Now — what was I going to say?

When I began this post a month ago (yes that’s right, a month ago), it’s title was “Heat, Cognition and Mindful Yoga.”  It had been prompted by the reading of two articles.  The first was the reprint of a blog post by Julie Stachowiak, PhD, entitled “Heat and Cognition” (original title “Hot Weather Can Impair Cognition in People with MS.”).  It was contained in the Michigan Chapter, Summer 2013 edition of the MS Connection Newsletter and summarized findings from a 2012 study that found:

“cognitive functioning in people with MS was more affected by hot weather than cognitive functioning in people without MS.  On cognitive testing, people with MS performed significantly better on cooler days than they did on warmer days, while people without MS performed the same regardless of the outside temperature.”


The second, Miraculous Practice, by Karen Macklin, came to me in a Yoga Journal e-newsletter and shared four stories of life transformed through yoga.  One was the story of a 32-year-old woman who suffered a brain hemorrhage that effected her balance, memory, spacial relations and concentration. 

She started taking a beginners’ Anusara Yoga class every day at the same studio, and found that the clear, mindful asana instruction improved her memory, spatial relations, focus, and sense of connectedness with her mind and body. But on a greater scale, she says, the daily practice showed her the value of acting deliberately. She learned that, on the mat, patience and focused intention translated into more precision in poses; off the mat, those qualities resulted in living in a more deeply satisfying way. “When you hold poses for a while, you have time to get where you want to be,” she says. “That’s how I feel about life now. If you are slow and mindful, you tend to be more focused on your goals and intentions.”

I have had my own MS-related cognitive problems and these articles got me to wondering, “What can yoga and mindfulness practices offer those dealing with MS-related cognition issues — heat-related or otherwise?”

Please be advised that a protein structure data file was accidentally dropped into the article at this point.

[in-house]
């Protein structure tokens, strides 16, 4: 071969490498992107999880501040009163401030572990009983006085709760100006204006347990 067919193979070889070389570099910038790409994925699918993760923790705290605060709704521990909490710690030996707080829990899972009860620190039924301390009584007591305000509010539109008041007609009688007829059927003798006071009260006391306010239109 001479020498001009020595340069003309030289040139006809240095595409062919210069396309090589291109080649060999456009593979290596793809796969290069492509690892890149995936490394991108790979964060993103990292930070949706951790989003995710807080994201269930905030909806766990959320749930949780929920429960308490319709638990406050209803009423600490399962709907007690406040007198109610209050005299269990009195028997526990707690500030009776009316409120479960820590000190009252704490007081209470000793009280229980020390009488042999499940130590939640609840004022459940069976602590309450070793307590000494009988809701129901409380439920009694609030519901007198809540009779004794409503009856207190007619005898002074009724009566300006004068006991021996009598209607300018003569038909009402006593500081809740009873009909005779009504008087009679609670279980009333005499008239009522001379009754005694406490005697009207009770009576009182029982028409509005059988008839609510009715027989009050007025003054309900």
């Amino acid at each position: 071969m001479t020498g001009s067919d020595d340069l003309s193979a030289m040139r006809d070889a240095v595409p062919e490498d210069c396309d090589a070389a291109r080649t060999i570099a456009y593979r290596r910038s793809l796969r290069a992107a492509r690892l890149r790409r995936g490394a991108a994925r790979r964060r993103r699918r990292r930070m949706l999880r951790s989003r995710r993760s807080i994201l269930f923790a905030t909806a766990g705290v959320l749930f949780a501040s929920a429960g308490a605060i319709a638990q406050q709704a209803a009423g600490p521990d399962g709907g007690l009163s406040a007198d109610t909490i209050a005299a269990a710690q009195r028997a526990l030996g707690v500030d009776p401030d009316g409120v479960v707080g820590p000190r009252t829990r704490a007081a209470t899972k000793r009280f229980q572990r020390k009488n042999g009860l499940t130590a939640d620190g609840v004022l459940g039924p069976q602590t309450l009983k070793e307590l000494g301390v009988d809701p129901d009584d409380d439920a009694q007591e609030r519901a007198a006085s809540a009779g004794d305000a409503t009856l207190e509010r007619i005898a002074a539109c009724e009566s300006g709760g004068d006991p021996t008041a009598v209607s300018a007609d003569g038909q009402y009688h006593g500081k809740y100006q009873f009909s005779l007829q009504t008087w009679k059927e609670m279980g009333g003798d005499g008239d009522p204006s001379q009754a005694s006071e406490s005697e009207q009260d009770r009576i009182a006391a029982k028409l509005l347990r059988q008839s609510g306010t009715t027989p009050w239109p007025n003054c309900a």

I started reviewing books and articles on cognition and yoga, finding that most research dealt with healthy individuals, those with mental health problems (schizophrenia in particular), or those in the early stages of dementia.  I did find a very interesting preliminary report from 2002 that had looked at yoga’s effect on MS-related cognition issues and fatigue.  But, at the time had some difficulty finding the final report.

Setting the post aside, I attended an art fair where I got a bit overheated (even though we went in the morning and stayed for only an hour).  The following day the room where I taught yoga got extremely warm.  Between the two events I developed Legs of Lead (my legs feel as heavy as if they were made from the stuff) along with some fatigue.  As these are my usual responses to being overheated, I sought the usual remedy: rest, limited activity and staying indoors with the A/C cranked.

But, my legs didn’t respond as usual.  It took a week for me to realize this was an exacerbation/flare-up.  I HATE what steroids do to me. I was still functioning, just more slowly. So, I didn’t rush to get in to see my neurologist.  Thought I’d spend my downtime contacting the authors of the 2002 study mentioned above and tweaking this post.  But every time I tried working on it, I found myself getting extremely frustrated.  I just couldn’t pull my thoughts together.

Then a week ago the owner of the store where I teach most of my yoga classes called to ask some questions about changes I was making to the fall schedule.  I found myself having difficulty processing what she was saying, as well as getting my answers corralled in my mind and onto my tongue.  That was when I realized what a sense of humor the universe has:  This flare-up involves not only my legs, but also some of my cognitive processes!  So much for looking up old research.  I’m going to be doing fieldwork!!

I’ve had cognitive problems before, but not for several years.  And at the time I had not returned to yoga or even discovered mindfulness.  So, now I am on a journey to discover how they can make a difference with these cognitive challenges.  Thus far, the biggest benefit has been in using my breath to pause when I have trouble pulling my thoughts and/or words together.  My breath keeps me from pushing/forcing (I have found pushing only makes things worse).  But, I am sure there is more to learn. I will keep you posted.

Oh, and I did get the results of the 2002 study — well at least the abstract.  There was no change in MS-related cognitive functioning, but a significant decrease in fatigue.  So, maybe this fieldwork will be about coping instead of intervening.  I’m game for that too.